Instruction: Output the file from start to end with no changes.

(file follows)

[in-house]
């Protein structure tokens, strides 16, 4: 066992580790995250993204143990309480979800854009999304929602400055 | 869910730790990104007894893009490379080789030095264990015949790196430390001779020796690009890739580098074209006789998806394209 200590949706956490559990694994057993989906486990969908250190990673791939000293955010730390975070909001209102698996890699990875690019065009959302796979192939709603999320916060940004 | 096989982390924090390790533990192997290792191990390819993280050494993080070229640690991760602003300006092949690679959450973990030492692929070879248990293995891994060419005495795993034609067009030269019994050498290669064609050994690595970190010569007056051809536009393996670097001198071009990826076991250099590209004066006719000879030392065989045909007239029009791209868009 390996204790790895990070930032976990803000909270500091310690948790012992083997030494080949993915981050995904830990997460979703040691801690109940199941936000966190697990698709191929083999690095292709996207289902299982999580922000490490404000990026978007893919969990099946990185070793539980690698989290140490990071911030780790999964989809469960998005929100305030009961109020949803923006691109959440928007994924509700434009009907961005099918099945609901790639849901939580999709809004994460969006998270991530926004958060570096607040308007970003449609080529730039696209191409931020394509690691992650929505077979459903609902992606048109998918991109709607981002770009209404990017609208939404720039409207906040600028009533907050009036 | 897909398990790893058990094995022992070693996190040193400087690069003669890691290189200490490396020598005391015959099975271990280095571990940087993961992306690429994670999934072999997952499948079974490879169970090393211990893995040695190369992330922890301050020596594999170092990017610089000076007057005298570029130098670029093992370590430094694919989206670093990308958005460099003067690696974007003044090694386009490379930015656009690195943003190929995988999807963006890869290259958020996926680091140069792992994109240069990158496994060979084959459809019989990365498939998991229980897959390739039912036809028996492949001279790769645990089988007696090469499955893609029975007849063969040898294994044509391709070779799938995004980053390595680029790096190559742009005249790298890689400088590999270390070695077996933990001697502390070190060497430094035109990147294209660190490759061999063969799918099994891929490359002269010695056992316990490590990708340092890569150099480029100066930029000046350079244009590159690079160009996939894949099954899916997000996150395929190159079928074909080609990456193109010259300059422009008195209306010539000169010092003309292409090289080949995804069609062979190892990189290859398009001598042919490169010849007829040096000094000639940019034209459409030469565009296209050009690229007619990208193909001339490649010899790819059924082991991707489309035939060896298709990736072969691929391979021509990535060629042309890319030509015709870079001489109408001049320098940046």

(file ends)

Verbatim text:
[in-house]
């Protein structure tokens, strides 16, 4: 066992580790995250993204143990309480979800854009999304929602400055 | 869910730790990104007894893009490379080789030095264990015949790196430390001779020796690009890739580098074209006789998806394209 200590949706956490559990694994057993989906486990969908250190990673791939000293955010730390975070909001209102698996890699990875690019065009959302796979192939709603999320916060940004 | 096989982390924090390790533990192997290792191990390819993280050494993080070229640690991760602003300006092949690679959450973990030492692929070879248990293995891994060419005495795993034609067009030269019994050498290669064609050994690595970190010569007056051809536009393996670097001198071009990826076991250099590209004066006719000879030392065989045909007239029009791209868009 390996204790790895990070930032976990803000909270500091310690948790012992083997030494080949993915981050995904830990997460979703040691801690109940199941936000966190697990698709191929083999690095292709996207289902299982999580922000490490404000990026978007893919969990099946990185070793539980690698989290140490990071911030780790999964989809469960998005929100305030009961109020949803923006691109959440928007994924509700434009009907961005099918099945609901790639849901939580999709809004994460969006998270991530926004958060570096607040308007970003449609080529730039696209191409931020394509690691992650929505077979459903609902992606048109998918991109709607981002770009209404990017609208939404720039409207906040600028009533907050009036 | 897909398990790893058990094995022992070693996190040193400087690069003669890691290189200490490396020598005391015959099975271990280095571990940087993961992306690429994670999934072999997952499948079974490879169970090393211990893995040695190369992330922890301050020596594999170092990017610089000076007057005298570029130098670029093992370590430094694919989206670093990308958005460099003067690696974007003044090694386009490379930015656009690195943003190929995988999807963006890869290259958020996926680091140069792992994109240069990158496994060979084959459809019989990365498939998991229980897959390739039912036809028996492949001279790769645990089988007696090469499955893609029975007849063969040898294994044509391709070779799938995004980053390595680029790096190559742009005249790298890689400088590999270390070695077996933990001697502390070190060497430094035109990147294209660190490759061999063969799918099994891929490359002269010695056992316990490590990708340092890569150099480029100066930029000046350079244009590159690079160009996939894949099954899916997000996150395929190159079928074909080609990456193109010259300059422009008195209306010539000169010092003309292409090289080949995804069609062979190892990189290859398009001598042919490169010849007829040096000094000639940019034209459409030469565009296209050009690229007619990208193909001339490649010899790819059924082991991707489309035939060896298709990736072969691929391979021509990535060629042309890319030509015709870079001489109408001049320098940046």